Cheyenne Never Disappoints

I had the opportunity to be in Cheyenne, Wyoming this last Saturday as a guest and speaker at the Artist Development Seminar that preceded the opening of the 29th Annual Western Spirit Show. I predicted (2 posts ago) that it would be a good party but the weekend exceeded all my expectations. Cheyenne always surprises me - and in a good way.
The Artist Development Seminar is for artists who are in the Western Spirit Show and I really enjoyed giving a short presentation on Marketing for the Individual Artist - but I also enjoyed the other presenters. Fine artist, painter and teacher, Jeanne Mackenzie did a painting demo. Sculptor, Chris Navarro, who judged the show, talked about his life and his work - both were exceptional and worth the price of admission.
Nothing prepared me tho', for the huge show opening. The exhibition was packed, and these were folks that paid a nice ticket price, just to get in and see the work - and eat - of course. Did I mention the fabulous food?
It was a great weekend and I was hosted by the LINK Gallery who represents me in Wyoming. Owner Rebecca Barrett, has created a beautiful downtown art destination that boasts the deepest collection of artists in that part of the country. The LINK Gallery together with the Deselms Gallery, put on the Wyoming Plein Air Event during the first 2 weeks of August. It is the only painting event of its kind in Wyoming. So, if you are a plein air painter - check it out. Just click on Wyoming Plein Air.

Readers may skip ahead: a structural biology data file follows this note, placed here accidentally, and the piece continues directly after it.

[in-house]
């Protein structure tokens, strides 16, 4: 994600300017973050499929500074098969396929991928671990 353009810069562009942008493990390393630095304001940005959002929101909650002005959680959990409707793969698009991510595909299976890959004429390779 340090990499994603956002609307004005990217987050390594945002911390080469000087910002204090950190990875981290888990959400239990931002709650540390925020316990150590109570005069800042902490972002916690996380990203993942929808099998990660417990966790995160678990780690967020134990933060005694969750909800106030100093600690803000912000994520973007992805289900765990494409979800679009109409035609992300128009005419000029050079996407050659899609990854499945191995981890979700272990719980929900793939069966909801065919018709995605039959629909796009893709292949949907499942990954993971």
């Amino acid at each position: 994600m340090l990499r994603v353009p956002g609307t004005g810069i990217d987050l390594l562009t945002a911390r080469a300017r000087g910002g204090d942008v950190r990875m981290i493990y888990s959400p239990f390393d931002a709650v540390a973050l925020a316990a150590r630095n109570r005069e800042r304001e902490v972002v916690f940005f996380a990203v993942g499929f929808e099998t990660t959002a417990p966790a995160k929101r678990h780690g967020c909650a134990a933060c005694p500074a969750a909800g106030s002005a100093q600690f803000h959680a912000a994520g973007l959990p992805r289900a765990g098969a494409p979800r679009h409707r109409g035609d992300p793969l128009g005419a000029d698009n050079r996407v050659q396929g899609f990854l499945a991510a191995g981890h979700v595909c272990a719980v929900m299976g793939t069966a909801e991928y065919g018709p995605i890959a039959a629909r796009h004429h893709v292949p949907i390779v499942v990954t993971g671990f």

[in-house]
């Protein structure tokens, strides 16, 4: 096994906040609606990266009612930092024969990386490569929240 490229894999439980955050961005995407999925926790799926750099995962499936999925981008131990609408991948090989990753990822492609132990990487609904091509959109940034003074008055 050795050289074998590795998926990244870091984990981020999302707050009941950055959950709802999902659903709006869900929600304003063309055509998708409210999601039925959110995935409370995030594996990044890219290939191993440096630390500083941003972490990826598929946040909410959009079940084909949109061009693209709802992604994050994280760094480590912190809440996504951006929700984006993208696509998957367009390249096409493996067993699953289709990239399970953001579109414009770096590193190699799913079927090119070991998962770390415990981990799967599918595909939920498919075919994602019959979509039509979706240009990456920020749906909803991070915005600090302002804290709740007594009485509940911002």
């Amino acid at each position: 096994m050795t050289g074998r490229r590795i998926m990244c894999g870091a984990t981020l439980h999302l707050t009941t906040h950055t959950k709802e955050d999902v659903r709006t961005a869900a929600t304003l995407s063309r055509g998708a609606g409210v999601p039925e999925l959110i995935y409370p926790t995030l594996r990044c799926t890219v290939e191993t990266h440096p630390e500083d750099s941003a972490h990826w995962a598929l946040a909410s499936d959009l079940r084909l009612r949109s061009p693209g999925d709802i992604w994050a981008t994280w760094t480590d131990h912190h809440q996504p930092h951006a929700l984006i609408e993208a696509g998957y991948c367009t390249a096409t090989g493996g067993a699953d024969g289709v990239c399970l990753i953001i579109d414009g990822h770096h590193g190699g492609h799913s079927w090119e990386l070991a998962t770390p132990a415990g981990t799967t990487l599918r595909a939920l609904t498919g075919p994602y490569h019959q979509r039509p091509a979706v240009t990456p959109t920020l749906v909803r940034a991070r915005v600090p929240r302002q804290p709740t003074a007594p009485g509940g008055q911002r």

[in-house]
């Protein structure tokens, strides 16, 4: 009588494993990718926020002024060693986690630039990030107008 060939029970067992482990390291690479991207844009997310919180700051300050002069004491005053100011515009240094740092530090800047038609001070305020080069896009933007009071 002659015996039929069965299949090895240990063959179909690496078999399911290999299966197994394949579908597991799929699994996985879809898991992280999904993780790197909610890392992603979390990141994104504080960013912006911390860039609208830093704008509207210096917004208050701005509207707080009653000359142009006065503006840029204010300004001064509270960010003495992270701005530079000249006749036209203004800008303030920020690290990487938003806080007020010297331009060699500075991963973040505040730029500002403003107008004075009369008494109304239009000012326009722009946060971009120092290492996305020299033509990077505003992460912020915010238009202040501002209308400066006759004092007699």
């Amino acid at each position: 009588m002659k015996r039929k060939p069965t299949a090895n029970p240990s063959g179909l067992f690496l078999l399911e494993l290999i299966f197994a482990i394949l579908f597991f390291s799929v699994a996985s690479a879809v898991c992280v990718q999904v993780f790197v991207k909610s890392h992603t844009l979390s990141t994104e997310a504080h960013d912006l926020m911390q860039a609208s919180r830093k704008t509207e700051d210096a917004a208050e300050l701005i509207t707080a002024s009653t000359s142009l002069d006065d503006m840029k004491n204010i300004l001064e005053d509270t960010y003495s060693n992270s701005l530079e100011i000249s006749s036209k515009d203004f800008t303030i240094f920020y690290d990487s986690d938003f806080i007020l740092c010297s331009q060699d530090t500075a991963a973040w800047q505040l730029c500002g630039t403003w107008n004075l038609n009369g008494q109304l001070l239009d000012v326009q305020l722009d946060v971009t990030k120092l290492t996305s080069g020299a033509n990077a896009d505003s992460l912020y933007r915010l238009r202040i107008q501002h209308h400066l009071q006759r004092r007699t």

Class Notes: Landscape in the Square

In class we have been enjoying the 6"x 6" square format and now are applying it to landscape. The same rules of good composition apply but we are now using them to address our own photo scrap, or in my case,
a sketch done in the landscape.

Remember the Rule of Thirds? It is a classic compositional idea that deals with both composition and placement - meaning,
it helps you organize the space and position subject matter so it is visually balanced.
The Rule of Thirds, means to divide the canvas into thirds, horizontally and vertically, and position major elements along those third lines.
In my sketch above, the major shapes almost split the space in half, which is the least interesting or desirable way to break up the space. Applying the Rule of Thirds, I can raise those major shapes or lower them. I chose to lower those shapes to create a deeper sky and a better division of the square.